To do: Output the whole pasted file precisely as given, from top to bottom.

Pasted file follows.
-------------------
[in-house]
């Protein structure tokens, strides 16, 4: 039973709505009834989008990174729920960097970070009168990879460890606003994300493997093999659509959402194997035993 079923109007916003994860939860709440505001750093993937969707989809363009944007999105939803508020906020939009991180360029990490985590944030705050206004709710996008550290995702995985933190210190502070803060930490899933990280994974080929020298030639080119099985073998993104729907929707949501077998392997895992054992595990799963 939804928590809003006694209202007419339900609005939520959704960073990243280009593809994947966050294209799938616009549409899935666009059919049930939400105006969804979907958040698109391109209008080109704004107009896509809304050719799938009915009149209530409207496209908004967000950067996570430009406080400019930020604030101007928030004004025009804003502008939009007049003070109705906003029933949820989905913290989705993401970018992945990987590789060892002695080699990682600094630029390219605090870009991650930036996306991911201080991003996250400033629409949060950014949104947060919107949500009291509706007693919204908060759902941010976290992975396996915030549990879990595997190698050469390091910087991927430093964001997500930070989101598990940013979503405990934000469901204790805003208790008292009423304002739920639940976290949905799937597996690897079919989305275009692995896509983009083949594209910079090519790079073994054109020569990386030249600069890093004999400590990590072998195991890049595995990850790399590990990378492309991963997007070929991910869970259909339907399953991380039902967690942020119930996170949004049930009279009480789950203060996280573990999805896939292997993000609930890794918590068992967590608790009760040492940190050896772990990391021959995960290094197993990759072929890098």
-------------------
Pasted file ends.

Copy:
[in-house]
């Protein structure tokens, strides 16, 4: 039973709505009834989008990174729920960097970070009168990879460890606003994300493997093999659509959402194997035993 079923109007916003994860939860709440505001750093993937969707989809363009944007999105939803508020906020939009991180360029990490985590944030705050206004709710996008550290995702995985933190210190502070803060930490899933990280994974080929020298030639080119099985073998993104729907929707949501077998392997895992054992595990799963 939804928590809003006694209202007419339900609005939520959704960073990243280009593809994947966050294209799938616009549409899935666009059919049930939400105006969804979907958040698109391109209008080109704004107009896509809304050719799938009915009149209530409207496209908004967000950067996570430009406080400019930020604030101007928030004004025009804003502008939009007049003070109705906003029933949820989905913290989705993401970018992945990987590789060892002695080699990682600094630029390219605090870009991650930036996306991911201080991003996250400033629409949060950014949104947060919107949500009291509706007693919204908060759902941010976290992975396996915030549990879990595997190698050469390091910087991927430093964001997500930070989101598990940013979503405990934000469901204790805003208790008292009423304002739920639940976290949905799937597996690897079919989305275009692995896509983009083949594209910079090519790079073994054109020569990386030249600069890093004999400590990590072998195991890049595995990850790399590990990378492309991963997007070929991910869970259909339907399953991380039902967690942020119930996170949004049930009279009480789950203060996280573990999805896939292997993000609930890794918590068992967590608790009760040492940190050896772990990391021959995960290094197993990759072929890098």